When Adam Yauch died I totally disrespected him.
It was six years ago today that Adam Yauch ended his incarnation. Yauch was always my favorite Beastie Boy – I love his gravelly voice – and has long been an inspiration for me. Even before I hit bottom and had to find a different way to live my life, Yauch’s public change and growth served as a beacon of hope. What’s more, his public Buddhism brought me into the Free Tibet movement in the 90s, which opened the door for me to study Buddhism today.
But when he died I had not internalized the lessons he was trying to get across in his music and life. The gratitude and compassion that Yauch had found in Tibetan Buddhism was foreign to me, and I was trapped inside my own stories, anger and judgment. It led to one of the dumber episodes in the history of BIRTH.MOVIES.DEATH. (which I think was still Badass Digest at the time).
So on the night Yauch died Coldplay did a cover of (You Gotta) Fight For Your Right (To Party). It was a REALLY Coldplay version of the song, with the added maudlin nature of grieving the death of a musical icon. I posted the video of the performance under the headline “Worst Thing Of The Day: Coldplay Pays “Tribute” To The Beastie Boys.” The article was short and venomous, but where I really went off the rails was in the comments. When people chimed in saying that they felt this was just a band expressing themselves I battled tooth and nail, often getting mean. I banned people from the site. I eventually closed the comment thread, one of the few times I ever closed a comment thread. And I did it out of petulance.
Here’s what Yauch would have wanted me to understand: I don’t have to like Coldplay OR their cover. But to fixate on my judgment and preferences leads to suffering; I became attached to what I thought was “cool” and I placed my value judgments of what was “good” on not just the cover, but the band AND people who liked the band.
Then I became intensely attached to my opinion. I identified with it so much that I took any argument against my opinion as a personal attack on me, and I responded in kind. There’s just about nothing less Buddhist than this, and I don’t only mean the responding in kind part. What I strive for today is to separate myself from my opinions, to hold them as lightly as possible and definitely to not identify with them. I strive every day to bring my mind to an “I don’t know” place, where possibilities live and where I’m not rigidly attached to any one idea, thought or concept. I can be wrong, and be happy about it (that’s the goal, anyway).
What Yauch was talking about was compassion and love for all; if I had understood his message I would have looked at the Coldplay video, thought to myself, “Well, that’s not for me,” and then moved on. Granted, I was probably driven by a need for clicks – the headline is so inflammatory it all but guarantees people clicking through – but it says a lot about my mindset that this was how I wanted to get clicks from the death of a man I greatly admired for his wisdom and compassion. Looking back I see how deluded I was, how hazy my vision. I am deeply sorry for the way I acted out.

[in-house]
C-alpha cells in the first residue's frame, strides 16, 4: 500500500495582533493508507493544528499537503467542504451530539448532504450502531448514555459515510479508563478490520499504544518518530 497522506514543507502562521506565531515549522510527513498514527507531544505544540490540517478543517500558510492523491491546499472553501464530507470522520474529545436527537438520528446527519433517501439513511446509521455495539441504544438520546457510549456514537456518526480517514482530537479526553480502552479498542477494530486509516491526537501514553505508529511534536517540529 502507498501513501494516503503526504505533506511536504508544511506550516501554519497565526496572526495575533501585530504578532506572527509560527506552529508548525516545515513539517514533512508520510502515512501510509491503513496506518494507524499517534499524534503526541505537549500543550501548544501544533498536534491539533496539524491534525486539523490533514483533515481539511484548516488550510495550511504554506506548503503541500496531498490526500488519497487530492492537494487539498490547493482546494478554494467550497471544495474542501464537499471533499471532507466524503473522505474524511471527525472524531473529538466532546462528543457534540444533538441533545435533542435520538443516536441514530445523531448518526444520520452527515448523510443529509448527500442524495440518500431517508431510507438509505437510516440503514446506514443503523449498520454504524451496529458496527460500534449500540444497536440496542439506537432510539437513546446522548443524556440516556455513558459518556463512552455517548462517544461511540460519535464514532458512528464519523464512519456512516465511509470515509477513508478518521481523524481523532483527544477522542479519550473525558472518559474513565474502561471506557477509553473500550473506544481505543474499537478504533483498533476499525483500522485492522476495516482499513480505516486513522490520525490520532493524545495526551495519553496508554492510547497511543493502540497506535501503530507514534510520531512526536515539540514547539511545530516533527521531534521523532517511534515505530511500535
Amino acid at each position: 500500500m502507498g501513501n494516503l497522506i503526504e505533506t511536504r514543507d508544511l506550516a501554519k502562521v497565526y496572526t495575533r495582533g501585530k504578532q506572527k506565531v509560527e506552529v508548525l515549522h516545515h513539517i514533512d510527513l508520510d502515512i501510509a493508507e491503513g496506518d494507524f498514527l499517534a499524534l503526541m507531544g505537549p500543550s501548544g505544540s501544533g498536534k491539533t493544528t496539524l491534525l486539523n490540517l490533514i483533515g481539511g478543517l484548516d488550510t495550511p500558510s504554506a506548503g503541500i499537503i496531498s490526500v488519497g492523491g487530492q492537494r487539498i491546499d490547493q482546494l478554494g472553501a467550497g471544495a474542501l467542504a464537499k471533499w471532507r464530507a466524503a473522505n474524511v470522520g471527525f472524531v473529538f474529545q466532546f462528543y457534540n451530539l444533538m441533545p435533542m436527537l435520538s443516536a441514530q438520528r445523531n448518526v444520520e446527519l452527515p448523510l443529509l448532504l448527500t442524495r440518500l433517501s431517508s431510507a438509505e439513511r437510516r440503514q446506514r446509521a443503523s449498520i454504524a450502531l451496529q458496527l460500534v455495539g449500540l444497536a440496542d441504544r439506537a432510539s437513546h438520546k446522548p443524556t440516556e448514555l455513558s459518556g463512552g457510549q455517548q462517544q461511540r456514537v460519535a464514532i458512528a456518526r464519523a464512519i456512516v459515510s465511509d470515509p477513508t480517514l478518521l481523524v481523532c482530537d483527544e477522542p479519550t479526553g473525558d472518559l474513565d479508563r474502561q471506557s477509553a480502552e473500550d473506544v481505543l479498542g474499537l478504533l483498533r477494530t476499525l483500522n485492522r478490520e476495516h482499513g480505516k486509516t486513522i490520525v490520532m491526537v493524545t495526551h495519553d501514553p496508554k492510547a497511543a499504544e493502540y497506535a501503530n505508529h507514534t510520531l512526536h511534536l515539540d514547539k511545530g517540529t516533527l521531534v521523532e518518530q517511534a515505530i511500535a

But Yauch also taught compassion for the self. He taught that change was possible, and that you can’t become caught up in the person you were as you move forward to become the person you want to be. In 1986 MCA rapped “The girlies I like are underage,” but in 1994 he rapped ““I want to say a little something that’s long overdue / The disrespect to women has got to be through / To all the mothers and the sisters and the wives and friends / I want to offer my love and respect to the end.” He didn’t need to drag his past self in order to become his new self; he recognized the stages he had to pass through in order to become the man he was becoming. He did a thing we talk about a lot in recovery – he didn’t shut the door on his past, and he did not regret it. It was part of him, a step on the journey. As I grapple with my own history of sexism and misogyny I look at the grace with which Yauch handled his.
He said one of the wisest things I have read about self-improvement. All of my life I thought of self-improvement as profoundly selfish, that we should be focused on improving others. Yet the problems I had within me kept me from helping as many others as I could, and in fact led me to hurting people. In 1995 Yauch told the Shambhala Sun: